—  No Net Loss No Net Gain Regime (see next slide).

    —  Benefit sharing if operator's annual EBDIT over seven year review period exceeds budget by 25%.


    —  Merseytravel to fund if losses to operator arise (or to be credited with net gain if operator profits) from:

—  PSR or Capacity changes which Merseytravel directs;

—  Merseytravel failing to provide printed timetables and booklets 4 weeks in advance of notified service changes;

—  Introduction of new, or variations of, concessionary fares or pre paid ticketing schemes;

—  Variations to access agreements to provide for major LTP projects and cost of utilisation of major LTP projects;

—  Rebranding, service integration, ticketing co-ordination as part of service integration measures;

—  Changes in RPI Fares regime dictated by Merseytravel;

—  Re-branding instructions from Merseytravel.

    —  DfT funding (subject to approval of adjustment) for losses (or credit for profits) arising from:

—  18.1 (Regulators Periodic Review of access charges) adjustment;

—  Change of law;

—  Change to national discount or inter operator schemes;

—  Changes to VAT regime.


    —  Based on PPM—percentage of trains arriving within five minutes of their scheduled time.

    —  Initial benchmark of 92%, rising to 93.5% after seven years.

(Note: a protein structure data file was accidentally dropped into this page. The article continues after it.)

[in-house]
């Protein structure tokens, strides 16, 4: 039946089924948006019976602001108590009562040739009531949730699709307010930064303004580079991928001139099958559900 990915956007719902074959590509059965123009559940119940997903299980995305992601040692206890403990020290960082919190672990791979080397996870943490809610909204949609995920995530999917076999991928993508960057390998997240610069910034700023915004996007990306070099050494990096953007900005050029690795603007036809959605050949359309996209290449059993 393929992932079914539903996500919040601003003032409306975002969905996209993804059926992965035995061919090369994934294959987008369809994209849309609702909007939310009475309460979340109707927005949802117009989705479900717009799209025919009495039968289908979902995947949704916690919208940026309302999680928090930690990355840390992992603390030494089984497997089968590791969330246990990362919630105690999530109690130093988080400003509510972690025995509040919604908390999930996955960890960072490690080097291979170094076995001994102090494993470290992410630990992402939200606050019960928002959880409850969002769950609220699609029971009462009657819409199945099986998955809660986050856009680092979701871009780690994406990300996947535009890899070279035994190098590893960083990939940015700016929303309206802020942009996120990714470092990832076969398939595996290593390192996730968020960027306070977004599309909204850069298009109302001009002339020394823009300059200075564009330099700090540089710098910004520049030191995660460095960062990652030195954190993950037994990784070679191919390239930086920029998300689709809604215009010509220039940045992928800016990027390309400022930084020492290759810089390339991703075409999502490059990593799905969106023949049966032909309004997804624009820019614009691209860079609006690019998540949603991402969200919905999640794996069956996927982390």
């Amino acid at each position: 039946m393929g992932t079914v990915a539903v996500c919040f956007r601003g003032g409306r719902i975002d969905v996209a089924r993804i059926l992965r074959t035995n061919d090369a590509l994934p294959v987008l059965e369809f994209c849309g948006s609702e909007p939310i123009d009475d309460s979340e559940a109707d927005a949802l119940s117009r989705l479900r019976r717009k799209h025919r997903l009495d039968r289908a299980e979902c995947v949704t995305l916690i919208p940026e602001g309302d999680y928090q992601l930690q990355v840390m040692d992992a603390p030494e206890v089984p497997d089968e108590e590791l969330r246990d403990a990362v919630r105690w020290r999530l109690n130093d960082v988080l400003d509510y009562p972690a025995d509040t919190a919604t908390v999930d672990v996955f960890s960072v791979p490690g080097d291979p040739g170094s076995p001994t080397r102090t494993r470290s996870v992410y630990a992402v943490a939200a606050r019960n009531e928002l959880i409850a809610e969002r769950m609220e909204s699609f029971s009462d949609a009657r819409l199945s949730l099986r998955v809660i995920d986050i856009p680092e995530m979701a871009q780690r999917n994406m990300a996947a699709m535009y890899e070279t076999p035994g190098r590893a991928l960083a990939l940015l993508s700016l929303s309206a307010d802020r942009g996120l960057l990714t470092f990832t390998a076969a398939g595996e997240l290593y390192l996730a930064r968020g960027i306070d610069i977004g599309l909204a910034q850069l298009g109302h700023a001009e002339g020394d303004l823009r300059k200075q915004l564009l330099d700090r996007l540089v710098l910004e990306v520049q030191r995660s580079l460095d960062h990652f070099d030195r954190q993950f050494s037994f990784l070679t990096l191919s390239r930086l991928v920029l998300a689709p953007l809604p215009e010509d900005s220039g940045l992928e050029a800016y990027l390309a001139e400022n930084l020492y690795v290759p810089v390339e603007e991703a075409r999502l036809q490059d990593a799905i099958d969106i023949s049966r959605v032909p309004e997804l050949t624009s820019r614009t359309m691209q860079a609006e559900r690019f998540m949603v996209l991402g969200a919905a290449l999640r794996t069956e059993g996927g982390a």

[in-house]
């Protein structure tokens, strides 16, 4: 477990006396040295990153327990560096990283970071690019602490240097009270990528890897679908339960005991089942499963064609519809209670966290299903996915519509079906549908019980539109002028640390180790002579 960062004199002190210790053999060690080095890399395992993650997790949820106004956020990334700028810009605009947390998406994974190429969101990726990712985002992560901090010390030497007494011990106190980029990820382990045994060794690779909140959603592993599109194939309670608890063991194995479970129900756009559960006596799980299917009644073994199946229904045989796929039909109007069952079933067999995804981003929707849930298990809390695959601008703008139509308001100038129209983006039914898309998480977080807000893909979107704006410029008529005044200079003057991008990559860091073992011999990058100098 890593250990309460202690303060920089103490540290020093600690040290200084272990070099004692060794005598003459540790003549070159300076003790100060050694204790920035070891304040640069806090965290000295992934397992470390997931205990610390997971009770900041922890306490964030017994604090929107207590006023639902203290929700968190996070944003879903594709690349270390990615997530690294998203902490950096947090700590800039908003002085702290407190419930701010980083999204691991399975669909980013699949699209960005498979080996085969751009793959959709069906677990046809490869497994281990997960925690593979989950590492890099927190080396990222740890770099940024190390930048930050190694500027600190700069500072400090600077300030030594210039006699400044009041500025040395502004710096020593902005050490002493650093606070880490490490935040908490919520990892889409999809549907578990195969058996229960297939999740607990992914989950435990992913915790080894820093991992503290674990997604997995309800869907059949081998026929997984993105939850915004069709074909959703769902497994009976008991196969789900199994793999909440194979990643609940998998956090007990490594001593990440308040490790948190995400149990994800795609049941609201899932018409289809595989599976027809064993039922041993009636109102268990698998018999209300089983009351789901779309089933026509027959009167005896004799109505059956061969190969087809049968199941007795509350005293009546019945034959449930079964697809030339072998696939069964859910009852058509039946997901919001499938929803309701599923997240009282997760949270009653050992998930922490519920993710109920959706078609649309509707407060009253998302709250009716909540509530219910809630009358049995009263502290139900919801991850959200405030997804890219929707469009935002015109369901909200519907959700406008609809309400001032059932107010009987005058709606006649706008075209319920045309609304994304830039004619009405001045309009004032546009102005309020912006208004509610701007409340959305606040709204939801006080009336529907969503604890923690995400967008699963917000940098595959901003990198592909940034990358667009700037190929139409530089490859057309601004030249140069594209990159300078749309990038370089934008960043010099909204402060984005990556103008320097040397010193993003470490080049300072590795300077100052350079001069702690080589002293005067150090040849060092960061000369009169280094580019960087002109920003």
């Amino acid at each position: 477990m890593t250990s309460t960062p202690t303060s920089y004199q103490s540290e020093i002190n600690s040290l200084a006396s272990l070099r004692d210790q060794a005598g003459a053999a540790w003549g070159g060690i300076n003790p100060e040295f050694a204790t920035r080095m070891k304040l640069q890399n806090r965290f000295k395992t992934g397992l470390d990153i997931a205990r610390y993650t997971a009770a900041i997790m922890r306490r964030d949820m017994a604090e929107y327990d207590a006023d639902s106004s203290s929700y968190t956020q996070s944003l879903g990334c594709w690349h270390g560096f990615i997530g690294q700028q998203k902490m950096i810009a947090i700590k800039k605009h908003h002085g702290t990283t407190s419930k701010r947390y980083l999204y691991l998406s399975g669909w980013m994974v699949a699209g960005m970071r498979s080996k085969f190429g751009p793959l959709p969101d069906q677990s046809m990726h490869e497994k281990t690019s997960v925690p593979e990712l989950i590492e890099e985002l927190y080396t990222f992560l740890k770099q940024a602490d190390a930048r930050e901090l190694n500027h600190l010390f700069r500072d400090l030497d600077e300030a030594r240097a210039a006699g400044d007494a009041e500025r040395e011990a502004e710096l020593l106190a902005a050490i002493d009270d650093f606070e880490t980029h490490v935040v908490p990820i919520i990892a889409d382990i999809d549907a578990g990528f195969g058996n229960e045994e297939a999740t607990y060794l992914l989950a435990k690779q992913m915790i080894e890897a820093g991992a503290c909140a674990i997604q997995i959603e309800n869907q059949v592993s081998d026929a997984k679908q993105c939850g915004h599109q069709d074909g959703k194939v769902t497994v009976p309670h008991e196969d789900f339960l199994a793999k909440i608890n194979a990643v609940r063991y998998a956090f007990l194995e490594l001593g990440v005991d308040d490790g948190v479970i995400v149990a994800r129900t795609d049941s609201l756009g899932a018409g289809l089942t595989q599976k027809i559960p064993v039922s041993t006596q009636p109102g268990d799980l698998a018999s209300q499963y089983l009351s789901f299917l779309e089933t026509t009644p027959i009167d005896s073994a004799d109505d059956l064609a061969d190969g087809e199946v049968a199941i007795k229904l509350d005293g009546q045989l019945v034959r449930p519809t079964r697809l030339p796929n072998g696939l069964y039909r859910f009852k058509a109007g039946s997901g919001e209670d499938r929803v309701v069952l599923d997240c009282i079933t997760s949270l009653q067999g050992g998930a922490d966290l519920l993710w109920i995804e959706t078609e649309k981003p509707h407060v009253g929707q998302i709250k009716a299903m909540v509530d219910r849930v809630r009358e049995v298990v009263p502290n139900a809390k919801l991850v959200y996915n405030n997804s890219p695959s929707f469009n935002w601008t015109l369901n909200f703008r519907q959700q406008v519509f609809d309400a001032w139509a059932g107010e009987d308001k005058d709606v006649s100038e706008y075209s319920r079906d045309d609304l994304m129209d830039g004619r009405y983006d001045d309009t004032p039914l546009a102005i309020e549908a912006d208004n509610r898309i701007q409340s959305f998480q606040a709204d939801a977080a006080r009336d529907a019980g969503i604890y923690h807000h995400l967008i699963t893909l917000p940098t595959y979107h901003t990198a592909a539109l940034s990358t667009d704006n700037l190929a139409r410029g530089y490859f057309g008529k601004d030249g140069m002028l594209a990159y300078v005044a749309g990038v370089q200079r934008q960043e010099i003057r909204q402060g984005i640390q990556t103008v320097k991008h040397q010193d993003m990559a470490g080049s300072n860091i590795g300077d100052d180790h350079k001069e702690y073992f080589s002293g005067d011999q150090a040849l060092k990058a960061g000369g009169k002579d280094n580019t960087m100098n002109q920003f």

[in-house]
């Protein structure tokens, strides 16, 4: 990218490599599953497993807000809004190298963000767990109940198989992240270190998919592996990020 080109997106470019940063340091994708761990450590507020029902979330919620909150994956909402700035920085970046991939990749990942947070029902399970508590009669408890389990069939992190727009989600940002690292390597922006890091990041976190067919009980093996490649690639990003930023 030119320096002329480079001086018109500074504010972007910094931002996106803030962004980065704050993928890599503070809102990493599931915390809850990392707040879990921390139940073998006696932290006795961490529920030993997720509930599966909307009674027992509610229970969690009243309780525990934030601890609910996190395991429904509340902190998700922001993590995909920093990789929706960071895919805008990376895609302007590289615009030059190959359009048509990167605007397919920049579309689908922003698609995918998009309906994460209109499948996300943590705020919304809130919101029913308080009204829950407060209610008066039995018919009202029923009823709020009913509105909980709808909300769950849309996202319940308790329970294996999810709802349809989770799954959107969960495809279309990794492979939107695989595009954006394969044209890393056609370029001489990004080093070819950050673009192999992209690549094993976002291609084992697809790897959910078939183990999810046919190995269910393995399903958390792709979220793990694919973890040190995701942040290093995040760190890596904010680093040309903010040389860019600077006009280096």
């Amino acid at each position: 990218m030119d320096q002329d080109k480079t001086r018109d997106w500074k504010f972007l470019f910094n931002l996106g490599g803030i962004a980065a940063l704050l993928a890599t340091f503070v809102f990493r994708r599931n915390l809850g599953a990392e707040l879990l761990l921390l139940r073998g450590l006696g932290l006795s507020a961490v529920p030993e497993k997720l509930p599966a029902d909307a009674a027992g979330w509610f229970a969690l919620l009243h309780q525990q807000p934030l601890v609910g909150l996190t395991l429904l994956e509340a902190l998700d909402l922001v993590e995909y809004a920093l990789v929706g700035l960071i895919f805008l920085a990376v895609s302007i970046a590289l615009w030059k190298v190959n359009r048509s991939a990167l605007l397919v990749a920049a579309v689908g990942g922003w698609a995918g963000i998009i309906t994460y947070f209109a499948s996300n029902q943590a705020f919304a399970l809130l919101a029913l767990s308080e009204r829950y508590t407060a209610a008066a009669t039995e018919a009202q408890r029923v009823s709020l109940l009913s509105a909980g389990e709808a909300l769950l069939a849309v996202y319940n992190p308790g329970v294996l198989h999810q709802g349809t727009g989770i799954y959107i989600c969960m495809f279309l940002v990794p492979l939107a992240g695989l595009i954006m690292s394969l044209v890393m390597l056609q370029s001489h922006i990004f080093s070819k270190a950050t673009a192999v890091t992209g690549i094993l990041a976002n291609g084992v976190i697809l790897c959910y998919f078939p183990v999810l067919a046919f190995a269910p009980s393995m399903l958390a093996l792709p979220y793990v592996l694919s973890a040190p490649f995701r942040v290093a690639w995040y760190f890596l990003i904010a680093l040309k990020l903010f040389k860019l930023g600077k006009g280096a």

—  Operator receives £80,934 per period for each % above benchmark.

    —  Similar penalty levels for performance below the benchmark (more complex calculation).

    —  Additional penalties for timetable changes and short formation.

    —  Note—Schedule 7 does NOT operate "back to back" with Schedule 8 of the Track Access Agreement.

    —  Merseytravel is taking Schedule 7 risk under the new Concession arrangements, although some protection against significantly improved Network Rail performance from strategic possessions has been offered by DfT.


    —  Annual Business Plan to be produced by operator and reviewed by Merseytravel.

    —  Integration commitments including with the tram (on no net loss: no net gain basis).

    —  Merseytravel approval required to service, station and depot closures and changes to the PSR:

—  Derogation and Change procedures may be used to provide temporary or permanent relief to operator from PSR or other concession requirements.

    —  Qualified Right of approval to changes to:

—  Licences, Access Agreements, Output Contracts and Rolling Stock Contracts, if they adversely affect operator's ability to deliver commitments or major schemes.

    —  Preservation of Railways Pension Scheme membership:

—  New employees only whilst employer rate below 14.52%.

    —  Nil subsidy enhancements:

—  Gating at stations;

—  Wheel lathe;

—  Cloverleaf stores;